Nigeria’s Domestic Debt and Economic Recession – An SME’s View

Nigeria’s Domestic Debt and Economic Recession – An SME’s View

By Austyne DURU

There is no perfect system in the world and so I assume that Nigeria is part of that imperfection. What I do not understand is how a country defies every known economic and social principles, sometimes by deliberately inflicting pains on itself. This is my sane interpretation of the economic recession that hit Nigeria, yet the lessons seem not to be learnt in any way.

Our domestic debts stands at N12 trillion (or $40 billion), as of June 2018, which is substantially high when compared to our GDP of $400 billion for the year 2017. There is a truth government bonds and bills are of less risk and high yield, reaching 18% per annum in the best case. There is also be a claim that mopping the economy of free funds could control inflation -15% as of November 2018 based on National Bureau of Statistics reports. Reality is that we are hurting these sharp practices are hurting Nigeria’s economic growth.

Firstly, the implication is that continued mopping of funds from the economy denies our economic drivers access to 10% of the asset needed for job/wealth/value creation. Small and medium scale businesses need to access credit for idea execution, business expansion, and contract execution. The unavailability (or scarcity) of fund is evident as commercial banks as well as government funded banks do not provide any respite to these movers of the economy. Monies meant for credit transaction are deliberately channeled to procurement of FGN bonds and bills thereby denying the economy of this much needed stimulus.

Secondly, investors who could have collaborated with ideators renege their commitments because there is a ‘safer’ haven in FGN bonds and bills. Speculation and short term gains become the primary objective of fund owners who do not believe in the economy. Indeed, the Debt Management Office (DMO) is promoting the same ‘laziness’ that the Federal Government of Nigeria ((FGN) preaches against. The first FGN Sukuk bond which closed in September 2018 was oversubscribed by about 5% to close at N105 billion. Hence, it confirms that domestic capital market players are avoiding the risk of business investments while embracing the lesser devil of bonds.

Thirdly, it becomes even difficult to access funds from Government sponsored facilities through its sector-dedicated instruments in Bank of Agriculture (BOA), Bank of Industry (BOI), and Development Bank of Nigeria (DBN). How do you explain the economics that Government borrows money from the people at 16% per annum (for example FGN Sovereign Sukuk currently open to the public) but gives out credit to businesses at 6% for agriculture, 9% for manufacturing, and 12% for infrastructure. When these economics don’t add up, the only feasible means to recoup earn the committed profit would be simple – pass the funds to Micro Finance banks who can charge interest up to 60% per annum for retail loan offerings. Such loans at targeted at salary earners, especially knowing the fact that many SMEs will default due to bad business environment.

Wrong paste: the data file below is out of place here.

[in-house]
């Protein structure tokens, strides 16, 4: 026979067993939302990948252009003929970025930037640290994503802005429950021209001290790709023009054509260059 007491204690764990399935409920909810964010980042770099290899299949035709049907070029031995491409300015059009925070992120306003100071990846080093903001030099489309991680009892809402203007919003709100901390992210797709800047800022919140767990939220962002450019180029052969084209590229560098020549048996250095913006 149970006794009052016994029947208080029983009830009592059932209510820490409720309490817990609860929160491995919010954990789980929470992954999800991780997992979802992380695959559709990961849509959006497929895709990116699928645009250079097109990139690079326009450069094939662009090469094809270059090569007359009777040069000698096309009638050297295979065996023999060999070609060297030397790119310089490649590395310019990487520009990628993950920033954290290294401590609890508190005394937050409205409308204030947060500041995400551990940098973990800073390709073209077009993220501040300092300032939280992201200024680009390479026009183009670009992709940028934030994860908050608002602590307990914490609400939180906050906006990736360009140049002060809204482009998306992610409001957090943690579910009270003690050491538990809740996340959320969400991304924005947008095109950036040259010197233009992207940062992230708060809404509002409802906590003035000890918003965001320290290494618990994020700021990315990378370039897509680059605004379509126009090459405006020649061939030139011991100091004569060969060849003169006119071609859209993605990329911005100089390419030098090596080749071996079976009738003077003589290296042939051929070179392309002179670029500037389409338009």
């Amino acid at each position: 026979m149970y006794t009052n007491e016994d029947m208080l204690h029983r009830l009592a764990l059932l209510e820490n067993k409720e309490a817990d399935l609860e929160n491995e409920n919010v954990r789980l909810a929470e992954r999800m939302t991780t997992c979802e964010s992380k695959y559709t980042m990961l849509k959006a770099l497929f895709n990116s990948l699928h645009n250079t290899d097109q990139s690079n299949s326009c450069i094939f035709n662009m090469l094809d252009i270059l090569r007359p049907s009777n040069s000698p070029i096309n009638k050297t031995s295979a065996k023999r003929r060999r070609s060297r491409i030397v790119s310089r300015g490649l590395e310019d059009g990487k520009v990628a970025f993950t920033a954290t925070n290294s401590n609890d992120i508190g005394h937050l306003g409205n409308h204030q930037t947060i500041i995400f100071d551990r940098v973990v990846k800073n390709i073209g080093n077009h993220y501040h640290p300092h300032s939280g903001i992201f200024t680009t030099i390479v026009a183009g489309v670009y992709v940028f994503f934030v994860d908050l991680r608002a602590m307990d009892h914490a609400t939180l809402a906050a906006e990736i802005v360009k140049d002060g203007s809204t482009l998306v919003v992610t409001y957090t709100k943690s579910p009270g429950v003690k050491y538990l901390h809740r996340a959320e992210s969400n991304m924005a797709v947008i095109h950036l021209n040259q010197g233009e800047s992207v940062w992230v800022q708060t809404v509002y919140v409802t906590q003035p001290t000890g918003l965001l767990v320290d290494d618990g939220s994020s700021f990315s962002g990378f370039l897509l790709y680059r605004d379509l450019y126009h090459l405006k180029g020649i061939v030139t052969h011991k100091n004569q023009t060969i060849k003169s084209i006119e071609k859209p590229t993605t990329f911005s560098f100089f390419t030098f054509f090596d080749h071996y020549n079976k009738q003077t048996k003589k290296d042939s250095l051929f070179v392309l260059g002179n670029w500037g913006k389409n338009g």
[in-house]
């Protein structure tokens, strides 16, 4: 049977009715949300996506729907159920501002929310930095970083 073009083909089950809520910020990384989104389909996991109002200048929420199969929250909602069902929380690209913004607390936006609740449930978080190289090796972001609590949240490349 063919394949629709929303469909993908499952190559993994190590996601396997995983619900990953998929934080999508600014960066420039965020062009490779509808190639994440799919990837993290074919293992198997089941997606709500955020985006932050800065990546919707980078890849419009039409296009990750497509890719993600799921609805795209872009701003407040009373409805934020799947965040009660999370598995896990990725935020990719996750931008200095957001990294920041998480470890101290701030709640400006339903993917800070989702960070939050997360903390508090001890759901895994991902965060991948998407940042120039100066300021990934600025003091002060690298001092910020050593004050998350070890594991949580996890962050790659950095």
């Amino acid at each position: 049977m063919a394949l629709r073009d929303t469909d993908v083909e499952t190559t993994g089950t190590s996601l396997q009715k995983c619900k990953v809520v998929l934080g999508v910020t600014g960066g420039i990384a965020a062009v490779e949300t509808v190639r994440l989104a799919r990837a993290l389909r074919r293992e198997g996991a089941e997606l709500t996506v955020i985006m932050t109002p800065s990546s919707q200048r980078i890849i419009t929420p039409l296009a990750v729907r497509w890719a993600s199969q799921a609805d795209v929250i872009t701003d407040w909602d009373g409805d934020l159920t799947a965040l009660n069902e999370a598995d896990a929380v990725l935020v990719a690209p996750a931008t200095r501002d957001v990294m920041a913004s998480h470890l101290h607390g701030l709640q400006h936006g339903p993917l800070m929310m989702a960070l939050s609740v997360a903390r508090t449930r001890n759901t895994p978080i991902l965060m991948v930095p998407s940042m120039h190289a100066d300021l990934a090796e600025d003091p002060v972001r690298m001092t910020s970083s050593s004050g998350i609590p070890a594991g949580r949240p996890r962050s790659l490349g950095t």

It is evident that our economy will remain stagnant until we begin to reverse or correct these anomalies. CBN must regulate banks to the extent that loan profiling should show that SMEs are beneficiaries of at least 60% of credit sales. The policy on Cash Reserve Ratio (CRR) should be pushed into the economy must be pursued and verified that it get to the desired targets – SMEs. Commercial banks must work hard to earn interest and not being lazy by procuring FGN bonds for 16% pa. DBO should validate the impact of its bonds and bills that it controls inflation without hurting the economy. It will be nice to see what the projected GDP would be if such bonds where not offered to mop funds from the economy. The Government of Nigeria needs to come true in its bid to promote enabling environment for businesses to thrive by measuring and reporting the count of new businesses and capital raised by those. Economic stimulants from BOA, BOI, and DBN should be realistic to avoid the round-trip ping that we observe in our capital market. Small and Medium Enterprise Development Agency of Nigeria (SMEDAN) needs to report the ratio of beneficiary versus registered SMEs targeted by the various government incentives.

The inefficiencies caused by sharp practices continue to hampers our economic growth. I may be speaking for many SMEs who are suffering similar fate.

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